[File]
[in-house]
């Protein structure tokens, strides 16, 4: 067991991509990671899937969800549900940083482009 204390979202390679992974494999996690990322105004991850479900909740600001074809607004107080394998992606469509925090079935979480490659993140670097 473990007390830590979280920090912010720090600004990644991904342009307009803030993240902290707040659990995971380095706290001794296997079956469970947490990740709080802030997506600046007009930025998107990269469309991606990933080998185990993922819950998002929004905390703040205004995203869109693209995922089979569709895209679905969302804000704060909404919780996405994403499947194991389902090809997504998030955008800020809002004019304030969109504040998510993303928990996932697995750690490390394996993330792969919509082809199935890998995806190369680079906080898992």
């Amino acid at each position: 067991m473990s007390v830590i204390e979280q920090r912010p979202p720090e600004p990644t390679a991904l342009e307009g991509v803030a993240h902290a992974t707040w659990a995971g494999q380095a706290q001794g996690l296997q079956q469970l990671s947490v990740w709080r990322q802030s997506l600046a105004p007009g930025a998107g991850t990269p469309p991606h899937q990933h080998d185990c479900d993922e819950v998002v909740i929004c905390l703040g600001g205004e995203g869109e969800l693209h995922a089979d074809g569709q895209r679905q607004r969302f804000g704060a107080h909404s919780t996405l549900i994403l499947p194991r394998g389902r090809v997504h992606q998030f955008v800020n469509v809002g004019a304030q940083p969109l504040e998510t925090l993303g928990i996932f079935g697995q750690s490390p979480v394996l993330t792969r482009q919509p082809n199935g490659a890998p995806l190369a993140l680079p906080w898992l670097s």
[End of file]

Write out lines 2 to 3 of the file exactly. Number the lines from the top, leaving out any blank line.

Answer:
């Protein structure tokens, strides 16, 4: 067991991509990671899937969800549900940083482009 204390979202390679992974494999996690990322105004991850479900909740600001074809607004107080394998992606469509925090079935979480490659993140670097 473990007390830590979280920090912010720090600004990644991904342009307009803030993240902290707040659990995971380095706290001794296997079956469970947490990740709080802030997506600046007009930025998107990269469309991606990933080998185990993922819950998002929004905390703040205004995203869109693209995922089979569709895209679905969302804000704060909404919780996405994403499947194991389902090809997504998030955008800020809002004019304030969109504040998510993303928990996932697995750690490390394996993330792969919509082809199935890998995806190369680079906080898992």
């Amino acid at each position: 067991m473990s007390v830590i204390e979280q920090r912010p979202p720090e600004p990644t390679a991904l342009e307009g991509v803030a993240h902290a992974t707040w659990a995971g494999q380095a706290q001794g996690l296997q079956q469970l990671s947490v990740w709080r990322q802030s997506l600046a105004p007009g930025a998107g991850t990269p469309p991606h899937q990933h080998d185990c479900d993922e819950v998002v909740i929004c905390l703040g600001g205004e995203g869109e969800l693209h995922a089979d074809g569709q895209r679905q607004r969302f804000g704060a107080h909404s919780t996405l549900i994403l499947p194991r394998g389902r090809v997504h992606q998030f955008v800020n469509v809002g004019a304030q940083p969109l504040e998510t925090l993303g928990i996932f079935g697995q750690s490390p979480v394996l993330t792969r482009q919509p082809n199935g490659a890998p995806l190369a993140l680079p906080w898992l670097s």